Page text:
Dark adaptometry is a diagnostic test that measures the ability of the eye to adjust to low light conditions, which is known as dark adaptation. The test involves exposing the eye to gradually decreasing levels of light until the eye can no longer see an object in front of it. This threshold of visual sensitivity is then recorded and used to evaluate the health of the visual system.
Dark adaptometry is used in the diagnosis and management of a variety of eye conditions, including night blindness, age-related macular degeneration (AMD), and other degenerative retinal disorders. The test is also used to evaluate the effects of medications or other treatments on the visual system.
The dark adaptometry test is performed in a dark room to eliminate any external sources of light that could interfere with the results. The patient is typically instructed to rest their eyes for a few minutes before the test to allow their eyes to adjust to the darkness. The test is performed on one eye at a time, with the other eye covered to prevent it from compensating for the eye being tested.
The test involves exposing the eye to a bright light for several minutes to saturate the photoreceptors in the retina. The light is then turned off, and the patient is asked to report when they can no longer see a small light stimulus placed in front of them. The light stimulus is then gradually increased in brightness until the patient can see it again. This process is repeated several times to determine the threshold of visual sensitivity.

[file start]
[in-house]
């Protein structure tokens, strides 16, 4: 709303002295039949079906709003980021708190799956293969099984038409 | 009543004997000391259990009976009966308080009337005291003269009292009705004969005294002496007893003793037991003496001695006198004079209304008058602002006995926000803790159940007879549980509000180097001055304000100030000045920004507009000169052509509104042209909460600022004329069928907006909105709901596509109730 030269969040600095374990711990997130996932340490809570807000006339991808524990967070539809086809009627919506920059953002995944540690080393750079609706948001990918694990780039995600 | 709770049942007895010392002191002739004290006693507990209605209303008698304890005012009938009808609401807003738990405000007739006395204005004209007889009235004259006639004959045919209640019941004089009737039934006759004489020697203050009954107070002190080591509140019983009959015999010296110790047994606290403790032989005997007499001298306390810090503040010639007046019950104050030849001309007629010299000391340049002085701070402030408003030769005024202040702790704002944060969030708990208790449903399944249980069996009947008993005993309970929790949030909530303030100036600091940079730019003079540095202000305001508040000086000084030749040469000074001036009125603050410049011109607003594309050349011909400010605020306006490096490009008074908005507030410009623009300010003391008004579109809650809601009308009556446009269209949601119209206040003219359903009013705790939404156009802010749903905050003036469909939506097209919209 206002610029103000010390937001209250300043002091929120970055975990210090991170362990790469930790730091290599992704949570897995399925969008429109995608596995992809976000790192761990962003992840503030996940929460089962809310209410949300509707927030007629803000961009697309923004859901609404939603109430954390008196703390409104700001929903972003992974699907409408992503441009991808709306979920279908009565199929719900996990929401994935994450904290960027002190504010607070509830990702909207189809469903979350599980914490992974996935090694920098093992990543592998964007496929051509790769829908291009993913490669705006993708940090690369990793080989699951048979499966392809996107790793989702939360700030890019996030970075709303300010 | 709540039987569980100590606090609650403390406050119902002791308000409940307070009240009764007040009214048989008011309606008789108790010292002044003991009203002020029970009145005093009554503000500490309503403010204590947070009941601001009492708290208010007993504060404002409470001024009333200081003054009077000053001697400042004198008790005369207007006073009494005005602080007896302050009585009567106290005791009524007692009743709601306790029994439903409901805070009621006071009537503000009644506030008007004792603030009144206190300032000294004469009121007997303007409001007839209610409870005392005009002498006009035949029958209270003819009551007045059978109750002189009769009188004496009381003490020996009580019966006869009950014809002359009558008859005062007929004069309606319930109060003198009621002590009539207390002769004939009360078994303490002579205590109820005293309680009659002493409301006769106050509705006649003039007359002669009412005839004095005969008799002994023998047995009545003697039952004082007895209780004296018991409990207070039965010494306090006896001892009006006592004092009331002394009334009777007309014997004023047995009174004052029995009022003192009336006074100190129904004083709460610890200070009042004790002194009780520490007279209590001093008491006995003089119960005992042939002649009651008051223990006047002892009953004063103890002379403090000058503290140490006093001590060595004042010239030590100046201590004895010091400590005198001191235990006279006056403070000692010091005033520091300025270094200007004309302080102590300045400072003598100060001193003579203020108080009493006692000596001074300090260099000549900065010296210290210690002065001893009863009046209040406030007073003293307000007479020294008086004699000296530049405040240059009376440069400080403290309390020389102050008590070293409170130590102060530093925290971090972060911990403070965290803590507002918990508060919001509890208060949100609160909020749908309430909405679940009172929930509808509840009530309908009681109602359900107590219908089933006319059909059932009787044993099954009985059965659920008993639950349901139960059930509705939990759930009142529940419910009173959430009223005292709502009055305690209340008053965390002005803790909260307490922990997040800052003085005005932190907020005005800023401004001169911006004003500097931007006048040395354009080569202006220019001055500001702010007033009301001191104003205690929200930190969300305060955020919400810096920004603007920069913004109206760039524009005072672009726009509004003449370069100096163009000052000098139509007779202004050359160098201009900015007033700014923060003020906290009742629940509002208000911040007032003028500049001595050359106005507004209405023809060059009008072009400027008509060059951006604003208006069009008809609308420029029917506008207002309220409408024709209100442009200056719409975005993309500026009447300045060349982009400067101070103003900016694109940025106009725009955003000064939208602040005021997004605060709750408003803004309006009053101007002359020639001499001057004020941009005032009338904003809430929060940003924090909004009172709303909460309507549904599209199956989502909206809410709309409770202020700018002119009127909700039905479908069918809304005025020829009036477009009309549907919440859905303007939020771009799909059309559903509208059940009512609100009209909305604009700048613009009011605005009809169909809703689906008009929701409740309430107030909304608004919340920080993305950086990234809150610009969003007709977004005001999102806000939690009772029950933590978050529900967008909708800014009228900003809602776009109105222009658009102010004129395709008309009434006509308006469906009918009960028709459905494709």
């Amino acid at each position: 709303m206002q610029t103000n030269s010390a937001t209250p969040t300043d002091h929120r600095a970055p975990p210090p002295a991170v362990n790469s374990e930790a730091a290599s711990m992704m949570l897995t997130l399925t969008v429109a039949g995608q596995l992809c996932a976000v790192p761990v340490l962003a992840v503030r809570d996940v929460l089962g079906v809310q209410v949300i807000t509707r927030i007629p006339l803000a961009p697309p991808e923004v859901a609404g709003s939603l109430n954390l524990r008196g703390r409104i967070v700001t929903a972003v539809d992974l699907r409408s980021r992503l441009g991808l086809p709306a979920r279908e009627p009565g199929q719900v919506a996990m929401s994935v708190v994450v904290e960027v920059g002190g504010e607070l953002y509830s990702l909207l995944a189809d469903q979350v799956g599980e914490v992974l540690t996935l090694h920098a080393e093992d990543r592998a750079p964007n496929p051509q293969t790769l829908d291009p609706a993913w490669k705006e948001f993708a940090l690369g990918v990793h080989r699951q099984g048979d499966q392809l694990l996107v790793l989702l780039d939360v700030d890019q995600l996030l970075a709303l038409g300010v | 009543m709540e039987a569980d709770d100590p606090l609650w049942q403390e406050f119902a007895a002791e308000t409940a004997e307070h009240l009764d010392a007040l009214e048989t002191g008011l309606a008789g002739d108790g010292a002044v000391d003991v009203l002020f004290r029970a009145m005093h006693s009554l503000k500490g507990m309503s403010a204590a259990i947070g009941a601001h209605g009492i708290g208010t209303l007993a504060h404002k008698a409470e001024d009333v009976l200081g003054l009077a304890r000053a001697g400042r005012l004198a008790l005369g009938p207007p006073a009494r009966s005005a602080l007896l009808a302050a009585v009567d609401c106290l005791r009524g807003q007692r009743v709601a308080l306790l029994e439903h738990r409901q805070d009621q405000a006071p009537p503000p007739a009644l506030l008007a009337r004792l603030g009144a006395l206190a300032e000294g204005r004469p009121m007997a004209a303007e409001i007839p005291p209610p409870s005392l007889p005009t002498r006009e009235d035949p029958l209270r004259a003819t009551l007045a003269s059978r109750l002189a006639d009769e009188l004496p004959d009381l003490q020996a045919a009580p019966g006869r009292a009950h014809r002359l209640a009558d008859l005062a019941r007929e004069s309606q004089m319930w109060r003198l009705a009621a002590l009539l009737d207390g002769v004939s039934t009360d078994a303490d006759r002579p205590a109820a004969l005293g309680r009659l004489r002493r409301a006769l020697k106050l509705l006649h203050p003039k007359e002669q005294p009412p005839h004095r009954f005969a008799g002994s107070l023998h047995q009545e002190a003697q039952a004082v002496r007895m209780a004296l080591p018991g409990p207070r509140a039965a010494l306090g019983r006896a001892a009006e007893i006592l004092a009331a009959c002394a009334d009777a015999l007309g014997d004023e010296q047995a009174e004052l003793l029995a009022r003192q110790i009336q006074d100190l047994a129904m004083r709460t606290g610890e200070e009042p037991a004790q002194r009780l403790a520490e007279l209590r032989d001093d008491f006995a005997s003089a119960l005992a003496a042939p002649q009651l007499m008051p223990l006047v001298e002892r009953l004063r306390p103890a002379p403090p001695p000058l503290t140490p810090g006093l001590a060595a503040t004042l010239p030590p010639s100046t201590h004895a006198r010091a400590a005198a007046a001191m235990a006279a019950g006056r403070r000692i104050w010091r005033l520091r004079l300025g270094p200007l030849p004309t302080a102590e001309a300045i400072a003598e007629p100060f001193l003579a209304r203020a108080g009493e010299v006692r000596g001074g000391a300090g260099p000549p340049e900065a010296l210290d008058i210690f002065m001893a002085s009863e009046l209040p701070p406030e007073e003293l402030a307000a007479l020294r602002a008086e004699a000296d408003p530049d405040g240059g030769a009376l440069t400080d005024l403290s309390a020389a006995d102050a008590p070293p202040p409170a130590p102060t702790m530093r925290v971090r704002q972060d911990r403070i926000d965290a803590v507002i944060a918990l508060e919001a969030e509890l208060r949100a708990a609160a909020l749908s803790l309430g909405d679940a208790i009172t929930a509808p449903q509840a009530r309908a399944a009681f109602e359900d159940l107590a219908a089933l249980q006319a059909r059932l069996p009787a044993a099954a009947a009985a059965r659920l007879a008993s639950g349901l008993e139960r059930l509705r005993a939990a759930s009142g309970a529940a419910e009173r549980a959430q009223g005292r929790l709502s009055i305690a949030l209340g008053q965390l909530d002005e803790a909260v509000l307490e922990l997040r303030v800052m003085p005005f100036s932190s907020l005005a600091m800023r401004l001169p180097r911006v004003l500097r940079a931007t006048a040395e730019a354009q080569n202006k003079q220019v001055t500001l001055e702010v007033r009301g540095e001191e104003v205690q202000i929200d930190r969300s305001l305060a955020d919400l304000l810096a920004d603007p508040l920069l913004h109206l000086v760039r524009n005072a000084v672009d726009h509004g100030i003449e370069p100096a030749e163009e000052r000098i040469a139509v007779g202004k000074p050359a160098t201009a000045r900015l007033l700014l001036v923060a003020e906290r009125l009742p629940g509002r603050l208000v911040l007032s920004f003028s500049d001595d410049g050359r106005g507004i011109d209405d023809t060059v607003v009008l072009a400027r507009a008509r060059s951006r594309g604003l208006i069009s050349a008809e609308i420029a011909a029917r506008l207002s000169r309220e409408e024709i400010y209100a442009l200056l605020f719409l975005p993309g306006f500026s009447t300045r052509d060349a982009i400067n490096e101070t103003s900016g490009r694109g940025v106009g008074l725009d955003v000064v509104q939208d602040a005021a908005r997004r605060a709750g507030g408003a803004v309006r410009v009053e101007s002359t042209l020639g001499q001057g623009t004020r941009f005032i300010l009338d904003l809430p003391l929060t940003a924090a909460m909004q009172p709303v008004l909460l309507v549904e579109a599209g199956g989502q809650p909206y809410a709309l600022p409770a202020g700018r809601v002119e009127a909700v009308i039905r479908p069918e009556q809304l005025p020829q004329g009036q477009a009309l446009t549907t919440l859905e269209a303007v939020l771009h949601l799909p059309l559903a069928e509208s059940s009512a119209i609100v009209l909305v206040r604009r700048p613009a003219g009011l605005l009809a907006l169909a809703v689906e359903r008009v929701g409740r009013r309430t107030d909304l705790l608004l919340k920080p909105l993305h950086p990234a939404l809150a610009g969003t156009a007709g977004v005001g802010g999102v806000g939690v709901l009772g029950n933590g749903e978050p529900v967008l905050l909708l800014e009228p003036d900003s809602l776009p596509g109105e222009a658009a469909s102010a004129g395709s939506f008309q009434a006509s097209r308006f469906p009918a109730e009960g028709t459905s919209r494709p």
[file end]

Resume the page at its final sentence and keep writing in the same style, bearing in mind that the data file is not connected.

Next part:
The results of the test are typically recorded as the time it takes for the patient to reach a certain level of visual sensitivity, known as the dark adaptation threshold. Abnormal results may indicate a problem with the visual system, such as a retinal disorder or the effects of certain medications or environmental factors.
Dark adaptometry is a non-invasive and relatively simple test that can provide valuable information about the health of the visual system. It is often used in conjunction with other diagnostic tests, such as visual field testing and electroretinography, to provide a comprehensive evaluation of the visual system.